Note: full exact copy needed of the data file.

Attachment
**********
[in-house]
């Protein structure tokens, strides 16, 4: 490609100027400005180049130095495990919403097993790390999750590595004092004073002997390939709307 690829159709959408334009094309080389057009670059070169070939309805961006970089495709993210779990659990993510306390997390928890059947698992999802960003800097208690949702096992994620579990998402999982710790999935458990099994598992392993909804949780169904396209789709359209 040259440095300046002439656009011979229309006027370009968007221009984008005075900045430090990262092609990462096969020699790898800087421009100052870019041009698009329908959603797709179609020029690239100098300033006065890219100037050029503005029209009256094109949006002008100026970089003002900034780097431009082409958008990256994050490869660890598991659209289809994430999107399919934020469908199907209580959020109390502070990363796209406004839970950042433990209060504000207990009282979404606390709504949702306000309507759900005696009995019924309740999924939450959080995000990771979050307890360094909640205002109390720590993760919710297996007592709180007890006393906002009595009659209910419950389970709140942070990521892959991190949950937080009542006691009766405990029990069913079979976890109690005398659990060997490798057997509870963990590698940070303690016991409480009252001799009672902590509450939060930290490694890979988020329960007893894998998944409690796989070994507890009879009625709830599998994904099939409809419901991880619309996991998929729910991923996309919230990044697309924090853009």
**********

[in-house]
């Protein structure tokens, strides 16, 4: 490609100027400005180049130095495990919403097993790390999750590595004092004073002997390939709307 690829159709959408334009094309080389057009670059070169070939309805961006970089495709993210779990659990993510306390997390928890059947698992999802960003800097208690949702096992994620579990998402999982710790999935458990099994598992392993909804949780169904396209789709359209 040259440095300046002439656009011979229309006027370009968007221009984008005075900045430090990262092609990462096969020699790898800087421009100052870019041009698009329908959603797709179609020029690239100098300033006065890219100037050029503005029209009256094109949006002008100026970089003002900034780097431009082409958008990256994050490869660890598991659209289809994430999107399919934020469908199907209580959020109390502070990363796209406004839970950042433990209060504000207990009282979404606390709504949702306000309507759900005696009995019924309740999924939450959080995000990771979050307890360094909640205002109390720590993760919710297996007592709180007890006393906002009595009659209910419950389970709140942070990521892959991190949950937080009542006691009766405990029990069913079979976890109690005398659990060997490798057997509870963990590698940070303690016991409480009252001799009672902590509450939060930290490694890979988020329960007893894998998944409690796989070994507890009879009625709830599998994904099939409809419901991880619309996991998929729910991923996309919230990044697309924090853009």